Joshua:  What do you like most about being a cameraman and jib operator?  What were some of the most memorable gigs that you’ve worked on and why do they stand out?

Scott:  I think I still like the variety the best; never knowing what the next job will bring, and the opportunity to do things and go places most people are not able to.  I had worked Chicago's 30th anniversary show on ABC's In Concert, and I was a handheld on the stage.  I have also done 4 or 5 Kid Rock concerts with the jib, and had never been more than 100 feet from the stage.  I had even worked on the Born Free documentary, and had the jib at his warehouse as they practiced for their tour, and at his house for some shots.

Working with celebrities can be fun.  Well, not exactly fun, but always nice to be able to say I've done it.  Not only have I been in Kid Rock's house, but I have also been in Ted Nugent's house (well actually two of them, three times, including eating wild boar for dinner), Paul Newman's Central Park apartment, and Jaclyn Smith's home in Hollywood.  I spent a half hour with Steven Tyler in his dressing room discussing shots before a show, toured the Salk Institute with Kathy Ireland, spent time at the Daytona 500 with Darrell Waltrip for his last 500 there, toured Auto World in Flint with Michael Moore, and even went to Mexico and had beers with an astronaut.  There are probably hundreds of interviews with other celebrities and athletes.  From going in the locker room after the game, to charity events, and broadcast interviews.

Another perk is the places I have been, both working, and visiting while on a job.  Puerto Rico five times, Sweden, Germany a couple of times, Canada, Mexico, and a great many of our own 50 states.  National parks, Disneyland, Disney World, the stage of the Grand Old Opry, NBA Finals, Stanley Cup Finals, World Series, a dinosaur museum in the badlands of Canada, a castle in Germany, Homestead, FL after a hurricane, Northridge, CA after a earthquake, Puerto Rico after a hurricane, a tour of the Bacardi plant, too many historic sites to count right now, smelling chocolate outside of the Hershey plant in PA, and even my picture in an issue of GQ.

So, while I can't really pinpoint one specific job that was memorable, many are, for different reasons.  Mostly because of where they were, or what I was able to do on my spare time while on a job.

Joshua:  “Jib Operator” doesn't exactly sound like the kind of job opening that gets posted on online where just anybody can apply...do you have any advice for aspiring broadcast professionals about how to break into the television production industry?

Scott:  Nowadays, you can find some listings online for jib ops, just like camera ops, but most of it is still word of mouth.  Advice for anyone looking into this industry?  Run, and run fast.  Well, OK, at least be sure this is what you want to get into.  While most of this interview covered the glamorous part of the job, don't forget the long hours, last minute changes, cancellations, working nights and weekends, being away from family, and lots and lots of lifting heavy things, at least for a jib op.  Maybe not so much for cameras now, although many of the "FrankenRigs" people come up with are heavier, and far less ergonomic than real cameras.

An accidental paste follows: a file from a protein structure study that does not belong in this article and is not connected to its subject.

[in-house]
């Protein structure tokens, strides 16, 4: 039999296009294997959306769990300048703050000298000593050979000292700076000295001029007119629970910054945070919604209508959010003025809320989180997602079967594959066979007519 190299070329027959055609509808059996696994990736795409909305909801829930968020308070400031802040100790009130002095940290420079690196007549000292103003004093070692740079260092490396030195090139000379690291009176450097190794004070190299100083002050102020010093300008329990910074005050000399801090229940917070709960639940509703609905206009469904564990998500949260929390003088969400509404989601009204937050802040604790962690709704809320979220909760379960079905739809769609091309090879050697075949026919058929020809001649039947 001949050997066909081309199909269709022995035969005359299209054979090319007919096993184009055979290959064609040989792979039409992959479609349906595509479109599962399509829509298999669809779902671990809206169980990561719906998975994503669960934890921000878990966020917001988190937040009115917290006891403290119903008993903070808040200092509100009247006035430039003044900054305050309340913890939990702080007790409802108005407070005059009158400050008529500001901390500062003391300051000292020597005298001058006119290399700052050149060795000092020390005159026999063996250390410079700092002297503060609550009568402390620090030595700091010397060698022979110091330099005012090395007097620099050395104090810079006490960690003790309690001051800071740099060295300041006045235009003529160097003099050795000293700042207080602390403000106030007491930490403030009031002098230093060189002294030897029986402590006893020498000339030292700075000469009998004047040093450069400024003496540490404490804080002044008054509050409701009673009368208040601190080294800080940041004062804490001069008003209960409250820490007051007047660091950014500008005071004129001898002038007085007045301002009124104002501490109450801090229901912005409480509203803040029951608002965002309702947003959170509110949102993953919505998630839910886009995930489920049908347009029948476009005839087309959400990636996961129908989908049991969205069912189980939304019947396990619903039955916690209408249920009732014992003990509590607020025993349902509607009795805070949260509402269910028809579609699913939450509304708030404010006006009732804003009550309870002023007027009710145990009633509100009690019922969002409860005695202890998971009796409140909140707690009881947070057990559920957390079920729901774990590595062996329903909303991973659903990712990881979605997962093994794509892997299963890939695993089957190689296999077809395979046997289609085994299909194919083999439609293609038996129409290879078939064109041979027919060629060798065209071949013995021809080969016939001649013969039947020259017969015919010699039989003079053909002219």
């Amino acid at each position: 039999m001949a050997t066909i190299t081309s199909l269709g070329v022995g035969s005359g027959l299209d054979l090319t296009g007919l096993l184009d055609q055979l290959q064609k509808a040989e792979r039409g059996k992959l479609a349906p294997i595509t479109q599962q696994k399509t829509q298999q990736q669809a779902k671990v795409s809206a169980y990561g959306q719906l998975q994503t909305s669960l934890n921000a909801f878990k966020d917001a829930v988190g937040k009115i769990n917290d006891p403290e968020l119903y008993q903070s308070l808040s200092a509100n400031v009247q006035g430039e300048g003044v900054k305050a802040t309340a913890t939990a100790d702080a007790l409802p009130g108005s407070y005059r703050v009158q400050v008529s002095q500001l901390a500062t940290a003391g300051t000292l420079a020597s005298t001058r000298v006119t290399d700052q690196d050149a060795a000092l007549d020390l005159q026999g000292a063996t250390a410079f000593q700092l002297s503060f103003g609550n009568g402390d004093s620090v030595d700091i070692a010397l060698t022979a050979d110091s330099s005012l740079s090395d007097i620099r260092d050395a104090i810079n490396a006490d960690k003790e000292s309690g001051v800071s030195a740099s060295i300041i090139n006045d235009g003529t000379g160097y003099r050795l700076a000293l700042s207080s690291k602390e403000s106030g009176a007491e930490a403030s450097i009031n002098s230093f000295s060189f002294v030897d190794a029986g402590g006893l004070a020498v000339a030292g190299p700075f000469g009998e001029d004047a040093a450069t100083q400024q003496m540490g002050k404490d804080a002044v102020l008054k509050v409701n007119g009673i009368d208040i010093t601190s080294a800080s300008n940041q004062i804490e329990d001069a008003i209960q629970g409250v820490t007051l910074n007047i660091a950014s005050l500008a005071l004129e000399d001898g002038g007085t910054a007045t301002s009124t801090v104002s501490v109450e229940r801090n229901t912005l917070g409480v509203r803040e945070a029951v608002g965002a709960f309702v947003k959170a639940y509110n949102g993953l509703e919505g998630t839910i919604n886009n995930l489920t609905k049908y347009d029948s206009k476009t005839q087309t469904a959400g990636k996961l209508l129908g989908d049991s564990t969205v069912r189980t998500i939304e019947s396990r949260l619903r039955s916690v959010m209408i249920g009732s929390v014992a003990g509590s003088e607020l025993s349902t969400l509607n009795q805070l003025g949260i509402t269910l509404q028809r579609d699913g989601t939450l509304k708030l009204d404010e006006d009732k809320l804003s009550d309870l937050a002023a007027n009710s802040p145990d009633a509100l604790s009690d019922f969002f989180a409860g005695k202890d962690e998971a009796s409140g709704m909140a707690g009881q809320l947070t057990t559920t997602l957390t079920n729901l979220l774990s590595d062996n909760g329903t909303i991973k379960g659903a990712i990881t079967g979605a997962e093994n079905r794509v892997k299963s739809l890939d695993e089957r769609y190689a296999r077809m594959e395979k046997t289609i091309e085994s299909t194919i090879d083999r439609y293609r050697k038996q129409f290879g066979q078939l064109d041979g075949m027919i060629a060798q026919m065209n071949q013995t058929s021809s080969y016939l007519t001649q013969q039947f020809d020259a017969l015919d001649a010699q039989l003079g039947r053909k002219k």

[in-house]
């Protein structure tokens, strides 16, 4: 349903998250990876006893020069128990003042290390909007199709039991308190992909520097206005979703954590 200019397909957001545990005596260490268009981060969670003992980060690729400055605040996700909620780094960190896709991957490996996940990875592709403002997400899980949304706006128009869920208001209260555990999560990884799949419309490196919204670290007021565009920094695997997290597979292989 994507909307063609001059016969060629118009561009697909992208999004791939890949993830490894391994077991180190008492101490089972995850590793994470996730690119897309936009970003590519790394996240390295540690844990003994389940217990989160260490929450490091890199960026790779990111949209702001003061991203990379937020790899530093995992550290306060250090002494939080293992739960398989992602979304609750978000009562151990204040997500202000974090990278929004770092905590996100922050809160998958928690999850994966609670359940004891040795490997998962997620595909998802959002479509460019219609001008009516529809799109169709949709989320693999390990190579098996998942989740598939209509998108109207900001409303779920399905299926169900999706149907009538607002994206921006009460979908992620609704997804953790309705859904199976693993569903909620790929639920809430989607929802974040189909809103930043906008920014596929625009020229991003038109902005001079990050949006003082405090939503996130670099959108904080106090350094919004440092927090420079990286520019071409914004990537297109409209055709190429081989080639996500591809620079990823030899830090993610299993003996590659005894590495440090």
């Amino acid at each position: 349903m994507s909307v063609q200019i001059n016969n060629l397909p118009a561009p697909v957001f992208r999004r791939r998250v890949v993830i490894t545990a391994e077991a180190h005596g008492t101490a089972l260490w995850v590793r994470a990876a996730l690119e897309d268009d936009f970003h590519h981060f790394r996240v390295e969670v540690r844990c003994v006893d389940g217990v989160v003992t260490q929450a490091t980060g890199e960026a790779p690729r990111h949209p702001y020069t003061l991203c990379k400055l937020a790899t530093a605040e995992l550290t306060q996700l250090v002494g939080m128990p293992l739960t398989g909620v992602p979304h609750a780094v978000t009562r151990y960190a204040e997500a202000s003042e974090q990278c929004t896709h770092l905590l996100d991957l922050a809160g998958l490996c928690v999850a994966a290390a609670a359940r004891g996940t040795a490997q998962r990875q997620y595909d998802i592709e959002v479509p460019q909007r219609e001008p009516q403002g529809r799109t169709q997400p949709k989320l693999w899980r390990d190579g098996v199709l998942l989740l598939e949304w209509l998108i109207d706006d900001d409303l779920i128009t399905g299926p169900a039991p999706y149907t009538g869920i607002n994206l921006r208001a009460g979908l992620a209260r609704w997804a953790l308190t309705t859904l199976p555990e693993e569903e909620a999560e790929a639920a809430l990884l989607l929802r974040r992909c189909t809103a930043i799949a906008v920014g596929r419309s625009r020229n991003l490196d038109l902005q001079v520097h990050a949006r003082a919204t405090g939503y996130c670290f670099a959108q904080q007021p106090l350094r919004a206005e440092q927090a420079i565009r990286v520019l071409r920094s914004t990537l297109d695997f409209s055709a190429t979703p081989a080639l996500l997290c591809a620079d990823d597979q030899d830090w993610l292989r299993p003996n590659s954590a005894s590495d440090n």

The industry has changed so much in the last 20 years.  Where once I didn't want to spend all day in a dark room pushing buttons, there will always be work for someone who can push buttons.  Camera ops are being replaced by robots.  Yes, they have to be operated, but usually, one op runs up to four cameras, for less money.  I think the biggest change has been the manufacturers deciding to go with volume profits, rather than per item profits.  As soon as they started making toy cameras almost as good as real cameras, for a fraction of the price, they made so anyone can do it.  Chimera did something similar, by making light banks available, so anyone could make an interview look fairly good, without really knowing how to light.  Television news also had a hand in the shift, by deciding to use viewer video, so that it was no longer necessary to have good video.  It became acceptable to have crappy looking video hit air.

The result of all of these changes?  More gear available, and more people wanting to get in the business, which results in lower budgets, which means lower wages.  So before you say yes to that PA job that gets you food and a credit, make sure you are getting some money, and you can live with that money.  Many companies are taking advantage of the fact there are a lot of people looking to get into the business, and they are not afraid to take advantage of them.  I'm not saying to not work for free or cheap to get some experience, but remember that many times, once you do a job for a certain price, the client will expect it the next time.

For actually breaking in, unfortunately, it is still mostly word of mouth, so keep making connections.  There are some sites out there with job postings, but then you will need to provide support as to why you should be hired.  So, try to get copies of what you work on, to use for a demo reel.  I have actually had a couple of clients tell me to get listed on IMDB.  I know some of the job listing sites also have crew listings.

Joshua:  Thanks for your time, Scott!